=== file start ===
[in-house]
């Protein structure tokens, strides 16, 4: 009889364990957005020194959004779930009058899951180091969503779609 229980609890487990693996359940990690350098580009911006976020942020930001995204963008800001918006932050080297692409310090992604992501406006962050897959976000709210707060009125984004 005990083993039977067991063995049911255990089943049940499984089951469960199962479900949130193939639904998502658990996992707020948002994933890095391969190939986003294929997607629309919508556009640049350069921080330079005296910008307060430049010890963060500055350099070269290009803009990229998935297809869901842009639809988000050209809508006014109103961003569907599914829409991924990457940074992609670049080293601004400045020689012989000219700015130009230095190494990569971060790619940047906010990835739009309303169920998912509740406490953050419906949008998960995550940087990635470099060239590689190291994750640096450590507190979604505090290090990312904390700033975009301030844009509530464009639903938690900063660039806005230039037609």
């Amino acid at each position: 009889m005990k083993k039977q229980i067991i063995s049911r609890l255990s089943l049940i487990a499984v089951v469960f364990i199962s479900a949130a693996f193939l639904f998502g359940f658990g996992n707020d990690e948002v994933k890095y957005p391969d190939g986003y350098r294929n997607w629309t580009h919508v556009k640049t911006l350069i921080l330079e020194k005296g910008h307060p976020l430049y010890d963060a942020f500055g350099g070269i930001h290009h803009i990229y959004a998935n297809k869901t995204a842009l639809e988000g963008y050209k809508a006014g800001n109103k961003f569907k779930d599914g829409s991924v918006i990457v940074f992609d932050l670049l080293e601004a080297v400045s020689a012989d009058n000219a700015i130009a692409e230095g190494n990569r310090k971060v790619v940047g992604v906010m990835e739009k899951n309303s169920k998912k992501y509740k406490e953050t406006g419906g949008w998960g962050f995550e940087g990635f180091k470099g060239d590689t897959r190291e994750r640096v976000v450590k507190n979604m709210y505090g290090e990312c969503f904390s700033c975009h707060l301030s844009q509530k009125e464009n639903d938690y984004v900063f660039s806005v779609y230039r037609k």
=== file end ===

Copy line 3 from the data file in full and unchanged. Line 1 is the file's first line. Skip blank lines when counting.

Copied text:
């Amino acid at each position: 009889m005990k083993k039977q229980i067991i063995s049911r609890l255990s089943l049940i487990a499984v089951v469960f364990i199962s479900a949130a693996f193939l639904f998502g359940f658990g996992n707020d990690e948002v994933k890095y957005p391969d190939g986003y350098r294929n997607w629309t580009h919508v556009k640049t911006l350069i921080l330079e020194k005296g910008h307060p976020l430049y010890d963060a942020f500055g350099g070269i930001h290009h803009i990229y959004a998935n297809k869901t995204a842009l639809e988000g963008y050209k809508a006014g800001n109103k961003f569907k779930d599914g829409s991924v918006i990457v940074f992609d932050l670049l080293e601004a080297v400045s020689a012989d009058n000219a700015i130009a692409e230095g190494n990569r310090k971060v790619v940047g992604v906010m990835e739009k899951n309303s169920k998912k992501y509740k406490e953050t406006g419906g949008w998960g962050f995550e940087g990635f180091k470099g060239d590689t897959r190291e994750r640096v976000v450590k507190n979604m709210y505090g290090e990312c969503f904390s700033c975009h707060l301030s844009q509530k009125e464009n639903d938690y984004v900063f660039s806005v779609y230039r037609k």